I got the idea for that plot point while I was drafting this book in 2012. The internet was abuzz with speculation over what might happen on 12/21/12, the last date on an ancient Mayan calendar. Speculation that the world would end was so common that NASA did a podcast explaining why it wouldn’t.
The furor reminded me of similar fears when the calendar rolled over to the year 2000, and we endured the so-called Y2K panic. Even some rational people feared civilization would collapse because of computer problems caused by the date change. Given how dependent we are on computers, it was hard to say people had no reason to worry, but a portion of the population entered into the panic with gusto, buying guns and stocking up on food and fuel. They generalized from a computer glitch to a gigantic social meltdown, and in a few cases, the end of the world.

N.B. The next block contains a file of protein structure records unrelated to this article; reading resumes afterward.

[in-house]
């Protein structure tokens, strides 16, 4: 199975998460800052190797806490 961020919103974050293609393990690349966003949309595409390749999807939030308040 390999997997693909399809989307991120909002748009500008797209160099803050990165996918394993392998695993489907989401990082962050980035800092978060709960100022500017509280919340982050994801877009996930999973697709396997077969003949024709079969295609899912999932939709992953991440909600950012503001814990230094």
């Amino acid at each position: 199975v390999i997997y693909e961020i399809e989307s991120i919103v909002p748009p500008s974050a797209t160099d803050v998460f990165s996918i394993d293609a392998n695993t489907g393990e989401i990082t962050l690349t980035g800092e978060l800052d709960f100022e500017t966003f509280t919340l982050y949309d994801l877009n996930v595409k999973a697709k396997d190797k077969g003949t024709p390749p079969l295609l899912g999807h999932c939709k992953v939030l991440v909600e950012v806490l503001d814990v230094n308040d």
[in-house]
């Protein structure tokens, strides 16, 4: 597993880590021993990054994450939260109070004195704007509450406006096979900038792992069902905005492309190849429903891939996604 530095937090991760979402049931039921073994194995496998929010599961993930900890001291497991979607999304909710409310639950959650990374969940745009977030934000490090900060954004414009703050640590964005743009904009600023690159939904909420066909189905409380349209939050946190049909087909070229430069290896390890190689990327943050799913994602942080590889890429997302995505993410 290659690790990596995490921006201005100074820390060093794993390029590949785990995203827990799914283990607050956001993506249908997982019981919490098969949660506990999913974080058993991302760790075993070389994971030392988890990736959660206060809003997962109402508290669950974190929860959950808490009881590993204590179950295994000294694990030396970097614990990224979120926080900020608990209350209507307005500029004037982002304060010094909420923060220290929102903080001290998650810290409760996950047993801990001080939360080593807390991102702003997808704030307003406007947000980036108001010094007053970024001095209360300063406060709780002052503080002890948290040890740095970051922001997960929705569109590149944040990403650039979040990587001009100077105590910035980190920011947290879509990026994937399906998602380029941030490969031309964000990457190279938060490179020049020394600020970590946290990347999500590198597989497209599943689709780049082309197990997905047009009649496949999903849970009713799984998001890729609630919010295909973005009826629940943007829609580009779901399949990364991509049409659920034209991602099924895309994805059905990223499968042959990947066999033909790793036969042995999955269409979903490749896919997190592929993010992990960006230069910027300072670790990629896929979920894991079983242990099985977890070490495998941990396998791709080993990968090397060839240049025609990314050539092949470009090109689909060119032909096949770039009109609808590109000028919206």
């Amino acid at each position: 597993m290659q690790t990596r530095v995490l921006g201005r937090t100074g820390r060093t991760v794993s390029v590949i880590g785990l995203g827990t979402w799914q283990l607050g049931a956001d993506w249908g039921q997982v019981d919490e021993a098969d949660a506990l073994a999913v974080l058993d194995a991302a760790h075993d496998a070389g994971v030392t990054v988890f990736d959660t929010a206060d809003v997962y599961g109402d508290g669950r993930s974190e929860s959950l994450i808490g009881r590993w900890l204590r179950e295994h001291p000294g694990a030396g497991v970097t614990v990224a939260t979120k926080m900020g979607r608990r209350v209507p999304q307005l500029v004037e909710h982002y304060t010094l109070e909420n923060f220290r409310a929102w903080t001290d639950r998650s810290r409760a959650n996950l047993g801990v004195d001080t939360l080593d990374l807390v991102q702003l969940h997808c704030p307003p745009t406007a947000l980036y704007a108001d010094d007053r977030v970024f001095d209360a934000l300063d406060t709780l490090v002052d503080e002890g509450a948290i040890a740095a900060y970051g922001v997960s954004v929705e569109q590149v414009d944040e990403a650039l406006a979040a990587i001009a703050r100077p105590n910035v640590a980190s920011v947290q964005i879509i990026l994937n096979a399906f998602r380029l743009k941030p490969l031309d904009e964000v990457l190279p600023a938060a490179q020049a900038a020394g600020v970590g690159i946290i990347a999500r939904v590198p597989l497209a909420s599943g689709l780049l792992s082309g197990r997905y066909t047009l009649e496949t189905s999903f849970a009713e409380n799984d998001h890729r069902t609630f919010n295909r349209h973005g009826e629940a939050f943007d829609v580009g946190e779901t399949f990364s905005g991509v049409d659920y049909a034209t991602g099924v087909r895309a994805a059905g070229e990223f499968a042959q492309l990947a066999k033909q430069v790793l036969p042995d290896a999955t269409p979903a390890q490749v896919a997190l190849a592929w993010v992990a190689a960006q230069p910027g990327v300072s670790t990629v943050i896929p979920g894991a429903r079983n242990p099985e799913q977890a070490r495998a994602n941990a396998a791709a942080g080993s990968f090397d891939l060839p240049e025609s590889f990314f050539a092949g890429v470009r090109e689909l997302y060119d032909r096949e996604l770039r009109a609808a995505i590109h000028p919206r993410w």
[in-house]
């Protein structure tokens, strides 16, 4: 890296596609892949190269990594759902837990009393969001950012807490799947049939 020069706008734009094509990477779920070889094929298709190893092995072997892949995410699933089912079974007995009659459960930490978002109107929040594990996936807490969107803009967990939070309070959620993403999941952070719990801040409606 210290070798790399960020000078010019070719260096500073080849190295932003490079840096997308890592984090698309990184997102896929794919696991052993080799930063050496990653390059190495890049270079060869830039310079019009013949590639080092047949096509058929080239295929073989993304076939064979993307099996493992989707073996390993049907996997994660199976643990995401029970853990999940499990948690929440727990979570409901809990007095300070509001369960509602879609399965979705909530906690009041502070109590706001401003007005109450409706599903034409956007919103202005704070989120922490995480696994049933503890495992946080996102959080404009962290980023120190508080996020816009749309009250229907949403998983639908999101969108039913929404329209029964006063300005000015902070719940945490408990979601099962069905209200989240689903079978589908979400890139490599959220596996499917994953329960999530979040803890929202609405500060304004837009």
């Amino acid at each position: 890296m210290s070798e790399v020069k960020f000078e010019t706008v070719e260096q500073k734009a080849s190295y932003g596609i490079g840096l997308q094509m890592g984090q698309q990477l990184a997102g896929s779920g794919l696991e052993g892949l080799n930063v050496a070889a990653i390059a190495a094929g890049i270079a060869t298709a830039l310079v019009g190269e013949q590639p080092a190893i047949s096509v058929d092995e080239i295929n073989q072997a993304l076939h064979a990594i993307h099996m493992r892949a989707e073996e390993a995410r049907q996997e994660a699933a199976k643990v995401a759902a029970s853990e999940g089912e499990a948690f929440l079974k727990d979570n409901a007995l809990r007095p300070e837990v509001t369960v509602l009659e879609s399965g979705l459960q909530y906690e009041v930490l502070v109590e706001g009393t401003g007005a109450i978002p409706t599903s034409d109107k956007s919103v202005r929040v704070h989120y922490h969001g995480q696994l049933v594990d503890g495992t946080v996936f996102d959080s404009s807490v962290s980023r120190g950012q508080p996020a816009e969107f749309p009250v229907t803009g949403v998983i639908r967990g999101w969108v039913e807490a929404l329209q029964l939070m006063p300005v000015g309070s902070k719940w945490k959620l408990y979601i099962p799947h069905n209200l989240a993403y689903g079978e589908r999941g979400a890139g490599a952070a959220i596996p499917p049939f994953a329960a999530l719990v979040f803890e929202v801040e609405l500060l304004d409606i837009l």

Why do people put so much weight on the change from one page of the calendar to the next? After all, dates are a humanly created and somewhat arbitrary system. Why do we lend them such significance? Continue reading “Plot vs. Chronology: What’s the Difference?”
Lately I’ve been musing on subtext, the things that aren’t explicitly in a text and yet are present by implication. Readers and movie goers like subtext because it allows them to speculate and thus involve themselves in the storytelling. They like it so much that Hollywood has a saying that if the scene is about what the scene is about, you’re in trouble. Continue reading “The value of subtext and how to achieve it”
How do people become experts in any field, including writing?
I recently read Geoff Colvin’s Talent Is Overrated. Colvin is an editor for Fortune magazine, so his main interest is in improving corporate performance. However, he writes about the research on the differences between expert and novice performances in areas ranging from sports to music. My focus, of course, was writing and how I might become a better writer.
I like his claim of talent being overrated. I’m not sure I even believe in the concept of inborn talent. Oh, some people do various things better than others. But how do they get to that level of performance? Continue reading “Three ways experts differ from the rest of us”